Lung Toxicity Profile of Inhaled Copper-Nickel Welding Fume in A/J Mice

Updated May 31, 2023

July 2022
NIOSH Dataset Number RD-1040-2022-0


The process of stainless steel welding creates fumes rich in carcinogenic metals such as chromium (Cr). Welding consumables devoid of Cr are being produced in attempt to limit worker exposures to potentially toxic and carcinogenic metals. The study objective was to characterize a copper-nickel (Cu-Ni) fume generated using gas metal arc welding (GMAW) and determine the pulmonary deposition and toxicity of the fume in mice exposed by inhalation. Male A/J mice (6 – 8 weeks of age) were exposed to air or Cu-Ni welding fumes for 2 (low deposition) or 4 (high deposition) hours/day for 10 days. Mice were sacrificed and bronchoalveolar lavage (BAL), macrophage function, and histopathological analysis were performed at various timepoints post-exposure to evaluate resolution. Characterization of the fume indicated that most of the particles were between 0.1 and 1 µm in diameter, with a mass median aerodynamic diameter of 0.43 µm. Metal content of the fume was primarily Cu (~76%) and Ni (~12%). After exposure, BAL macrophages had a reduced ability to phagocytose E. coli at 1 and 7 days and lung cytotoxicity was evident and significant (>12-19% fold change). Loss of body weight was also significant at these two early timepoints. Lung inflammation, the predominant lesion identified by histopathology, was observed as a subacute response early that progressively resolved by 28 days with only macrophage aggregates remaining late (84 days). Future studies are planned to investigate the tumorigenic potential of Cu-Ni fume in A/J mice.

Data Collection Methods


  • Male A/J mice aged 4-6 weeks were house in a specific pathogen-free, environmentally controlled facility.

Welding Fume Inhalation Exposure System

  • The automated robotic welder continuously generated welding fumes by welding beads onto ¼ inch thick plates of mild steel.
  • The resulting fume was carried into a whole-body exposure chamber through a flexible tube by maintaining the chamber at a negative pressure. Particle concentrations and gas generation within the exposure chamber were continuously monitored.
  • Welding fume characterization was conducted on filters present in the exposure chamber that collected particles that were generated.

Whole Lung Metal Analysis

  • Weight-matched A/J mice were exposed by whole-body inhalation in individual cages to Cu-Ni welding aerosols for 4 hours or filtered air.
  • Immediately following exposure, mice were euthanized. Whole lungs were excised, trimmed, and lyophilized.
  • The freeze-dried tissue was weighed then acid digested.
  • ICP-AES was used to determine the amount of Al, Ba, Ca, Co, Cr, Cu, Fe, K, Li, Mg, Mn, Ni, P, Pb, Sr, Ti, V, Zn and Zr present in the lung.

Assessment of Lung Toxicity

  • Mice were exposed by whole-body inhalation to Cu-Ni welding fume aerosols or filtered air for 2 [low deposition (LD)] or 4 [high deposition (HD)] hours/day for 10 days.
  • Before the start of the exposure mice were weight-matched then weighed biweekly and again at the terminal sacrifice of 1,7,28, and 84 days after the 10 day exposure.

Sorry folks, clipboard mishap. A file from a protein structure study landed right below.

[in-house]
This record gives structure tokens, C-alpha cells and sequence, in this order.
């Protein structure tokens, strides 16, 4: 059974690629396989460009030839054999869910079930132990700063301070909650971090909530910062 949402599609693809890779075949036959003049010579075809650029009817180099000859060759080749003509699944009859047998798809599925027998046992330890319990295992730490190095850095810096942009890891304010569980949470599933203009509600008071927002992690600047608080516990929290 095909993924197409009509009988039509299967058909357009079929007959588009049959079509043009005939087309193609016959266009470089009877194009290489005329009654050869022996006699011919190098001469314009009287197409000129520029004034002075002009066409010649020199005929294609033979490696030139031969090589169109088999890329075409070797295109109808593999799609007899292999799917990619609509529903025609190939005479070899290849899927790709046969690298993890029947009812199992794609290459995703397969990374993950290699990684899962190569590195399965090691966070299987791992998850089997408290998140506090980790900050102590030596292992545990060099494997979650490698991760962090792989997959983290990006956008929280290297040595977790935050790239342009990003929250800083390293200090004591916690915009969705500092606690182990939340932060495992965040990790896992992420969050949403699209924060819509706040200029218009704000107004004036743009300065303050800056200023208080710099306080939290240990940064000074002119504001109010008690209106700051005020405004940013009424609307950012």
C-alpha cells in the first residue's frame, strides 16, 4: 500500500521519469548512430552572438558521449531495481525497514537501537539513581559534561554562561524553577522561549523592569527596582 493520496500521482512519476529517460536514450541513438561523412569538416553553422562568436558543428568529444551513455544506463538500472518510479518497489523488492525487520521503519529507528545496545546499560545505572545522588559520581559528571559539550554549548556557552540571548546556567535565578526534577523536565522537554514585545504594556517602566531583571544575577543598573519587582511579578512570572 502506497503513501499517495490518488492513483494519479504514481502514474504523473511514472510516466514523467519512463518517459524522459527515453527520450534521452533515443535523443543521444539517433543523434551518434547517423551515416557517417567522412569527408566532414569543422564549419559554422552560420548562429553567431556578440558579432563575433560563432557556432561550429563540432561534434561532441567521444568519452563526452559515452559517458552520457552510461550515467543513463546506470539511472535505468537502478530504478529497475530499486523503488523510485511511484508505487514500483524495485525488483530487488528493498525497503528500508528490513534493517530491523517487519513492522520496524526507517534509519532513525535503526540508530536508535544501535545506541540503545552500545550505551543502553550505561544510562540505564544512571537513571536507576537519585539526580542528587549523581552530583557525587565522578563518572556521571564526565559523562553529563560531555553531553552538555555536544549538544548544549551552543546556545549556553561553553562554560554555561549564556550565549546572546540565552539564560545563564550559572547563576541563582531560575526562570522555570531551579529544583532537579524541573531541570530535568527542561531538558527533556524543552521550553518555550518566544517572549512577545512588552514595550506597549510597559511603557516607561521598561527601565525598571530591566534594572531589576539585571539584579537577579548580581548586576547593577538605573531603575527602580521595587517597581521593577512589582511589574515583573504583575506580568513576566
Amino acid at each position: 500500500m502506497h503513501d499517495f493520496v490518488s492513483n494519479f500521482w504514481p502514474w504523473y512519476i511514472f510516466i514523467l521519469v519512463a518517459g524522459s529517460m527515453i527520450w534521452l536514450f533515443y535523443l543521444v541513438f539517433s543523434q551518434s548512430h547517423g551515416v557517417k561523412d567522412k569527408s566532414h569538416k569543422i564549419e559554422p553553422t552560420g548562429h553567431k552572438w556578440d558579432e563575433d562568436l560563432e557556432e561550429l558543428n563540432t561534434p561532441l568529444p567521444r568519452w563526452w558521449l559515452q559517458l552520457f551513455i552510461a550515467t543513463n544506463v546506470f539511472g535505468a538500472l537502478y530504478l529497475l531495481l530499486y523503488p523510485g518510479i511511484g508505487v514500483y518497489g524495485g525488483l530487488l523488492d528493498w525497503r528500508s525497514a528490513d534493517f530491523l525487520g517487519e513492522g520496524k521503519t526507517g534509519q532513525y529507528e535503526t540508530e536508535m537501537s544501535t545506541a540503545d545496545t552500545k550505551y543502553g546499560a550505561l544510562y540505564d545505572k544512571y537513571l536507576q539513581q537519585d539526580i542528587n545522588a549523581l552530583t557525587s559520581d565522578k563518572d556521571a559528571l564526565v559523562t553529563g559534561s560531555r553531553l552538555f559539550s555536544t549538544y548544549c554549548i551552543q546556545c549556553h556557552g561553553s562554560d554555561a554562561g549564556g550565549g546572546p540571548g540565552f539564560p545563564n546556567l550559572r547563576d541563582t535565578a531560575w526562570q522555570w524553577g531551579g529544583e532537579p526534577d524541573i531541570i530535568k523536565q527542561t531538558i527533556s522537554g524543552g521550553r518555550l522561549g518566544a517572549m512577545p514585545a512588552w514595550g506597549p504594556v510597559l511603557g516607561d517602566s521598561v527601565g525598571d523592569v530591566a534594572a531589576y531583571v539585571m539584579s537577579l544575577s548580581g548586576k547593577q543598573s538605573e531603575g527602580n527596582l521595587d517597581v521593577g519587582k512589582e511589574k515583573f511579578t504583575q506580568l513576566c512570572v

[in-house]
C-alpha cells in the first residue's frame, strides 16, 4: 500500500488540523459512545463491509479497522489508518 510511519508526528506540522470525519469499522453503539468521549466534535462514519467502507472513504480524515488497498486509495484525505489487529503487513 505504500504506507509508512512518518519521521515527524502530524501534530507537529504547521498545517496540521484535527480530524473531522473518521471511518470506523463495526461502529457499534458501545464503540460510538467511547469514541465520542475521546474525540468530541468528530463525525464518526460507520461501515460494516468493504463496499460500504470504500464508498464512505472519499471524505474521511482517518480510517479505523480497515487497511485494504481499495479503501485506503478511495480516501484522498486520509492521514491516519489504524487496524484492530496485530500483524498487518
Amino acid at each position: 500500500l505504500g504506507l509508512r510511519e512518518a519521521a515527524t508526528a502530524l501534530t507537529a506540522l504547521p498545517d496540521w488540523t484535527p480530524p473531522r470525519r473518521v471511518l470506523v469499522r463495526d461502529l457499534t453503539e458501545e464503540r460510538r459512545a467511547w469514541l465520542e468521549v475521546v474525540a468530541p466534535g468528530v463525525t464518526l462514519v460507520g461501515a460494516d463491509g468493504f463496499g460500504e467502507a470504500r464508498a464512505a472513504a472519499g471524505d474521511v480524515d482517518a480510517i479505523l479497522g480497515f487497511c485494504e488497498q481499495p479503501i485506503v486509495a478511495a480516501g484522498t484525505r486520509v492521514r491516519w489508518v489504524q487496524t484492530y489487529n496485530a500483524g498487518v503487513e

• Mice were euthanized and bronchioalveolar lavage (BAL) fluid was collected through a cannula placed in the trachea. The thorax was massaged as phosphate buffered saline (PBS) was instilled into the lungs. After 10 seconds, the BAL fluid was withdrawn and collected.
  • This process was then repeated 3 times and this second fraction was collected separately.
  • The first fraction of BAL fluid was used to measure LDH activity
  • Cells of both fractions were combined for cell counts and differential staining. Total cell numbers were determined using a hemocytometer.
  • For cell differentials, cells were plated onto glass slides, stained, and coverslipped. A minimum of 300 cells/slide, consisting of macrophages, lymphocytes, and polymorphonuclear leukocytes were identified.

Macrophage Functional Assay

  • Lung macrophages harvested by BAL at 1, 7, and 28 days post-exposure were challenged with Escherichia coli (E. coli) GFP for 2 hours. The uptake of E.coli by macrophages was quantified by flow cytometry.

Publications based on Dataset

PC Zeidler-Erdely, A Erdely, V Kodali, RN Andrews, JM Antonini, T Trainor, R Salmen, LA Battelli, L Grose, Kashon M, S Service, W McKinney, S Stone, LM Falcone. Lung Toxicity Profile of Inhaled Copper-Nickel Welding Fume in A/J Mice. Toxicology. Inhal Toxicol. 2022 Jun 20;1-12. doi: 10.1080/08958378.2022.2089783


This project was supported by the National Institute for Occupational Safety and Health (NIOSH). When a publication makes use of this dataset, acknowledgement of the development of the dataset should be attributed to the NIOSH Health Effects Laboratory Division.

We would also like to acknowledge the work of Patti Zeidler-Erdely1, Aaron Erdely1, Vamsi Kodali1, Ronnee Andrews1, James Antonini1, Taylor Trainor1, Rebecca Salmen1, Lori Battelli1, Lindsay Grose1, Michael Kashon1, Samantha Service1, Walter McKinney1, Samuel Stone1, and Lauryn Falcone2.

1Health Effects Laboratory Division, National Institute for Occupational Safety and Health
2Department of Dermatology, University of Pittsburgh Medical Center


NIOSH/Health Effects Laboratory Division
Pathology and Physiology Research Branch
(304) 285-5831